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Spices for Health

Posted by SoundHealth on Thursday, December 18, 2008

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Not only do spices add flavor to your food, but research has shown that they can also be beneficial for your health. Here are some spices that you could benefit from adding to your food.

Note: The spice nutmeg is haram. See this article.

turmeric

This bright orange spice comes from the ginger plant family and adds colour to many dishes. Turmeric has been covered in other articles on this site.

curcumin

is the active ingredient that gives turmeric its vibrant color, and although our bodies can't absorb much curcumin, small-scale studies suggest it has potent anti-inflammatory properties and so the potential to treat joint diseases such as arthritis and back pain.

Recent research has shown also shown that one of the three curcuminoids found in turmeric could protect people from the effects of Alzheimer's disease.

Dr Amrit Mudher, a lead researcher from the University of Southampton, has noted that Indian people who consume curcumin on a regular basis are less likely to have Alzheimer's. Turmeric may be helpful in cutting cardiovascular disease and stroke risk. It's thought turmeric can reduce the stickiness of blood, preventing blood clots.

Turmeric is an ingredient in curry powder and can be used to add flavor to soups, stews and curries.

cinnamon

This sweet, warming spice comes from the bark of the cinnamon tree. Most scientific research on its health benefits has focused on the spice's noticeable effect on the body's blood sugar level.

Nearly 20 years ago, scientists discovered that cinnamon could mimic insulin in the body and trigger the receptors that bring down high sugar levels in blood.

Researchers in Pakistan gave people with type 2 diabetes ground cinnamon capsules of varying doses to take after meals. All were found to have reduced blood sugar levels compared to a control group given no cinnamon, with some even reporting normal levels. Cinnamon has other health boosting compounds including eugenol, which is used to relieve pain and cinnamaldehyde which has sedative properties.

Cinnamon is used in cooking for its delicious, sweet fragrance, and is used in sweet and spicy dishes either whole or ground up.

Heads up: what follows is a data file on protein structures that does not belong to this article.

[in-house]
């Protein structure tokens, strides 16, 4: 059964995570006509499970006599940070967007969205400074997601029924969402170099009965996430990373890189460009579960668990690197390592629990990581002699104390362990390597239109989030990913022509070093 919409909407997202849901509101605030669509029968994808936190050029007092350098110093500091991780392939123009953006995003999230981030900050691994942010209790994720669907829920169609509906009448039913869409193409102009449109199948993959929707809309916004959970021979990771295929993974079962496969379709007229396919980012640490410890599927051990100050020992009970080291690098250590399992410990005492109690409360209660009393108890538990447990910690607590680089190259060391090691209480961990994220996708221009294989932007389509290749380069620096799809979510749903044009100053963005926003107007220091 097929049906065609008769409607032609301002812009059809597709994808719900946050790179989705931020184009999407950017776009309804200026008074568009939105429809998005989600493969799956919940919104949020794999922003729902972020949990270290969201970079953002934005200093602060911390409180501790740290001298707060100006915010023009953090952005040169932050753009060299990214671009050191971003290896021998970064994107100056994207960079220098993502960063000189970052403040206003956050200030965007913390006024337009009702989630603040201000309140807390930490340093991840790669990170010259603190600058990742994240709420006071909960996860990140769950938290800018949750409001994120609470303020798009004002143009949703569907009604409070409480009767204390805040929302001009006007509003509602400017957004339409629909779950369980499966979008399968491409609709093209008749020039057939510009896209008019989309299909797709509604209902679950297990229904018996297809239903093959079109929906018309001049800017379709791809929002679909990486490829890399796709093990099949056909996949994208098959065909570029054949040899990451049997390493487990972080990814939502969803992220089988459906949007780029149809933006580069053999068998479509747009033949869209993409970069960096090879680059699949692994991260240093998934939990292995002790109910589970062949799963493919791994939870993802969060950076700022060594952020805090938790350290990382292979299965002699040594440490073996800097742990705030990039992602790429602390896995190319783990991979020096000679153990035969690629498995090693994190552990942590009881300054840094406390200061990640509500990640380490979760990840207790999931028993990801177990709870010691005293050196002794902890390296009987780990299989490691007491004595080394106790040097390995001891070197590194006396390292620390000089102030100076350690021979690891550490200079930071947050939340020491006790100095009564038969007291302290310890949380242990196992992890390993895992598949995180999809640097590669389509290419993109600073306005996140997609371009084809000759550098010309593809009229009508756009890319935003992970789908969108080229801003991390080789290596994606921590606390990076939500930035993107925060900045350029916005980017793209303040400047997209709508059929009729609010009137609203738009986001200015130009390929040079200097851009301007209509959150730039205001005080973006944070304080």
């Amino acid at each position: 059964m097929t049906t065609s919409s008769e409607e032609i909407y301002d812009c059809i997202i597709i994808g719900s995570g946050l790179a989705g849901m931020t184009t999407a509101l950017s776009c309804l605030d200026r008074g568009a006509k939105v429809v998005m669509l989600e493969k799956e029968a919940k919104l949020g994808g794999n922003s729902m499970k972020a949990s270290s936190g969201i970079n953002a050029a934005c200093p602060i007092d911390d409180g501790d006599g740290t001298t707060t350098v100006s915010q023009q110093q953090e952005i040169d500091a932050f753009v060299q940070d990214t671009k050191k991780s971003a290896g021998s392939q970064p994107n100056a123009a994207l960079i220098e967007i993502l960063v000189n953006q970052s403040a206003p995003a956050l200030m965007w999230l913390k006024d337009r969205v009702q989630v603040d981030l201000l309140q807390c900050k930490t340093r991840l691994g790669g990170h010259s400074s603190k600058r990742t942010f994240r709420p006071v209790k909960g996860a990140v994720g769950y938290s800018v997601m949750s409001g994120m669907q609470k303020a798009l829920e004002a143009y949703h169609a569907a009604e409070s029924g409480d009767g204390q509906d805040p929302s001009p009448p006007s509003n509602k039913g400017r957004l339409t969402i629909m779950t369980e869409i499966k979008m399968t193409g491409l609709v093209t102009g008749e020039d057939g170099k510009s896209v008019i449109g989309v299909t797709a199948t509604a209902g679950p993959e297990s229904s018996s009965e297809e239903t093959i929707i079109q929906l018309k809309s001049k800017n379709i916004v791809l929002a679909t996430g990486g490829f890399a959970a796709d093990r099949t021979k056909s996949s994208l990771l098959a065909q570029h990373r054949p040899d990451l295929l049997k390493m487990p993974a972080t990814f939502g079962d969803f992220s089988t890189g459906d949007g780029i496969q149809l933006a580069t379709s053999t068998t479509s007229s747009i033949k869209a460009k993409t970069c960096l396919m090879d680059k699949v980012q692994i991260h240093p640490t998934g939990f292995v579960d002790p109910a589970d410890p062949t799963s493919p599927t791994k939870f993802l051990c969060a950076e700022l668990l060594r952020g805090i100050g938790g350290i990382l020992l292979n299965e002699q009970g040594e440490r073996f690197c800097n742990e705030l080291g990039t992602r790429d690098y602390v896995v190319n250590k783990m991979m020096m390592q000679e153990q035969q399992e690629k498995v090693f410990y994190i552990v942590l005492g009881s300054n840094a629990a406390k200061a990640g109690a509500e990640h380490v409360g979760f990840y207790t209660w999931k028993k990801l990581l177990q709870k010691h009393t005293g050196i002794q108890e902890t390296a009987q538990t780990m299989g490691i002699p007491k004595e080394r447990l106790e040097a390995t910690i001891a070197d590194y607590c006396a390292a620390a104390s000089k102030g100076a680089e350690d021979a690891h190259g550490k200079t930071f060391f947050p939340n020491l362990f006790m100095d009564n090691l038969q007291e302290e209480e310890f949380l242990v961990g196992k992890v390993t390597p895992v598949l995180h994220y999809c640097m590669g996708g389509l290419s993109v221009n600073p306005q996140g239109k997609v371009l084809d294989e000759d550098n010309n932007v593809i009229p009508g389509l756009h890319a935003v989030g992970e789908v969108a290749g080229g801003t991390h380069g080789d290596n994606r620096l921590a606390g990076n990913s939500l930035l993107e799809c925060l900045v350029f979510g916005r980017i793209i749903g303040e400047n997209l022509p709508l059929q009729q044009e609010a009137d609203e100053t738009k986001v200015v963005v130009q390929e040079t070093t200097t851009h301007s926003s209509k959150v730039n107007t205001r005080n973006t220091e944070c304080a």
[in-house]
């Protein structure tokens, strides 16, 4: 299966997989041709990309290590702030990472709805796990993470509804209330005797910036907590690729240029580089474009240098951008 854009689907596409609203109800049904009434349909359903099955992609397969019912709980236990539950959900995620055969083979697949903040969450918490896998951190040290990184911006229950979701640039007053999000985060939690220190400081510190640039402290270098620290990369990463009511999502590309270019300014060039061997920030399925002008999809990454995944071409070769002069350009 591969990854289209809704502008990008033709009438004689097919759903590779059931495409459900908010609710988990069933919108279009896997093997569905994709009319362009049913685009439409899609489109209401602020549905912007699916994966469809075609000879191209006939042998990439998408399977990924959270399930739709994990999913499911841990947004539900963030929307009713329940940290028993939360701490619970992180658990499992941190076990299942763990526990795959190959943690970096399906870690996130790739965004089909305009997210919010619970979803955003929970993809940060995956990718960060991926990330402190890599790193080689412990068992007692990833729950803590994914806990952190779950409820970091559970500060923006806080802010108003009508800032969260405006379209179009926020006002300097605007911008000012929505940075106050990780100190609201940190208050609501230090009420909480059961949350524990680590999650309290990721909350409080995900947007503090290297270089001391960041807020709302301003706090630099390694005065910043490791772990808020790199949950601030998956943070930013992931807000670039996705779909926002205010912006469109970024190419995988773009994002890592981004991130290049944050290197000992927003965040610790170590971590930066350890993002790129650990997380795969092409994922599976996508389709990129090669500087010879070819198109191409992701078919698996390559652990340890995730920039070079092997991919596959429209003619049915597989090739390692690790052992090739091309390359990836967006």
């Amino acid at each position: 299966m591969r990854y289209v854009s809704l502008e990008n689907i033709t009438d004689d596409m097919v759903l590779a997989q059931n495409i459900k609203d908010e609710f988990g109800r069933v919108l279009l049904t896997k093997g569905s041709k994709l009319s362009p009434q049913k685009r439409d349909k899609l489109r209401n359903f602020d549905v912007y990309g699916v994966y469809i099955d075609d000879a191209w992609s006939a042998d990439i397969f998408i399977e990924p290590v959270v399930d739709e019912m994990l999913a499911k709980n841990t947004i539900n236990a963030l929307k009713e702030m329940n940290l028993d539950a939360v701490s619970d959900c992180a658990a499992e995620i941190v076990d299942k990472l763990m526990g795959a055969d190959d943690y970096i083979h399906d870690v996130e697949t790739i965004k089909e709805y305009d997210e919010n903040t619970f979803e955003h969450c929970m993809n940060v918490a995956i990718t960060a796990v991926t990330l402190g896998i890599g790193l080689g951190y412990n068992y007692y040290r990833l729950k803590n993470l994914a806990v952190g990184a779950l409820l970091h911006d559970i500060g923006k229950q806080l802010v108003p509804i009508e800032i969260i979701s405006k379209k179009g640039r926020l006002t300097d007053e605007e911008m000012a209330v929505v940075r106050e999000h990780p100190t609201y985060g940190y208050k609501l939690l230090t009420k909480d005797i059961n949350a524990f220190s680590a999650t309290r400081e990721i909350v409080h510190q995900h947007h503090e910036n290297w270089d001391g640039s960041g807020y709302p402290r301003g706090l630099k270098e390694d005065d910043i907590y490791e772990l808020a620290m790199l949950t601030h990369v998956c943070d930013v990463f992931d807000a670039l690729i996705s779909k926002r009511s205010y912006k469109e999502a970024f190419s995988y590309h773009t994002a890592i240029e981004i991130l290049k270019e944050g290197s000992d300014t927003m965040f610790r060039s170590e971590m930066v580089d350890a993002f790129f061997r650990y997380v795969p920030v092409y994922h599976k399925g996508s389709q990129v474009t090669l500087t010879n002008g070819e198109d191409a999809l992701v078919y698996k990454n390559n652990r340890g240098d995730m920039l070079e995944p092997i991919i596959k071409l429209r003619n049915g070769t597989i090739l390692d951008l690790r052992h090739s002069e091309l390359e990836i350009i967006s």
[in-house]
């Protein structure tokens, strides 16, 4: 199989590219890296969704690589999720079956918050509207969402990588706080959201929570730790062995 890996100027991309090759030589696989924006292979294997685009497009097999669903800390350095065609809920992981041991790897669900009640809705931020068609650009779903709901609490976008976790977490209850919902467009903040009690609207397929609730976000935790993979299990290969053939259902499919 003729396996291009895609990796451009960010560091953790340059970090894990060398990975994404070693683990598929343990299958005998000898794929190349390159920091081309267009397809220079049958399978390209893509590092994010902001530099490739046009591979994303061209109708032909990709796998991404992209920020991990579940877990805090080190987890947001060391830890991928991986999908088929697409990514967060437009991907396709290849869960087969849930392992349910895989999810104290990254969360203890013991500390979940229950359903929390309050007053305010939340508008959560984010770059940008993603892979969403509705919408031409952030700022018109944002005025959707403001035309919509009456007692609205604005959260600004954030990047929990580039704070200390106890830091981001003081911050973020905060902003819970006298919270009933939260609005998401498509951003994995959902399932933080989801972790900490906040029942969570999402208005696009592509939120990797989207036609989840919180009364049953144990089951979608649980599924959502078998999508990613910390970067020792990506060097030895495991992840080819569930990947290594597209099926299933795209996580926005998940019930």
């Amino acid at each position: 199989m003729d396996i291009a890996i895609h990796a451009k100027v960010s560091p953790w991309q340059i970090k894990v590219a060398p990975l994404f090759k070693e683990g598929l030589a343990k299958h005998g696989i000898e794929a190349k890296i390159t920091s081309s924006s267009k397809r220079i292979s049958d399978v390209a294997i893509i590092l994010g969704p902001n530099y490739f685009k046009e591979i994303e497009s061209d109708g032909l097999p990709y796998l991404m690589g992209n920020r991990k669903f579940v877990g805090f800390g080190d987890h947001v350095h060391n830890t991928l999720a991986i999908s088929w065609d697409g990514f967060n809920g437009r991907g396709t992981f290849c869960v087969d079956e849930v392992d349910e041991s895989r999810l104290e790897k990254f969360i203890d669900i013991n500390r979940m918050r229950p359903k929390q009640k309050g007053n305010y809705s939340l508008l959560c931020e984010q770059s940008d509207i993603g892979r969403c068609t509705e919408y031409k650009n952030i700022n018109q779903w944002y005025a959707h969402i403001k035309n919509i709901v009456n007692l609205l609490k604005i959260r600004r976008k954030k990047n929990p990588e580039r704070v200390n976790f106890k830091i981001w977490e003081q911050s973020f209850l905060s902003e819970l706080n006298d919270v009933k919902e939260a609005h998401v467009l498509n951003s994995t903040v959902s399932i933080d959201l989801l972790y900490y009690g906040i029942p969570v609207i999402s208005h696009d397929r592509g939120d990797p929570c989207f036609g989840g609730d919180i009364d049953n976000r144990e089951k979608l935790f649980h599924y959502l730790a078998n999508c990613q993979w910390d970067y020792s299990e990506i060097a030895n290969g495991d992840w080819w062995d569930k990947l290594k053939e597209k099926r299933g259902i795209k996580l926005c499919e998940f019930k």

chilli

Capsaicin is the active ingredient in chilli.

Studies have shown that human cells incubated with chilli extracts or capsaicin are protected from oxidative damage, which is linked to a whole host of diseases from cancer to heart disease.

In one small study, people who ate fresh chopped chilli for four weeks had increased resistance to oxidative damage. But more research is needed before we know whether this is a proven benefit for people who regularly eat chilli.

Capsaicin also desensitizes nerves in the skin and so blocks pain. It's thought this can happen in other parts of the body, making capsaicin and chillies a natural form of pain relief.

Chillies stimulate the stomach to produce more acid, which helps to kill bacteria. This has been used successfully in countries where infectious diseases such as cholera are rife.

People who take aspirin regularly may benefit from eating chillies before their aspirin dose. Chilli has been shown to reduce the damage to the stomach that would normally be caused by long-term use of aspirin. There are numerous different types of chilli available. They can be used fresh or dried, whole or chopped up to liven any dish up.

ginger

Modern research has shown that ginger may have anti-cancer properties thanks to the presence of terpenoid compounds.

In Germany ginger has been embraced as an excellent cure for motion sickness and sickness associated with food poisoning and gastroenteritis.

In the UK, ginger is often recommended in pregnancy to ease morning sickness.

Ginger also acts as an anti-inflammatory and has been shown to be useful in treating migraine and arthritis - two conditions that are thought to be caused by inflammation. Ginger has a distinct spicy and pungent flavor, and can be used in sweet desserts, savoury dishes or to sweeten drinks.


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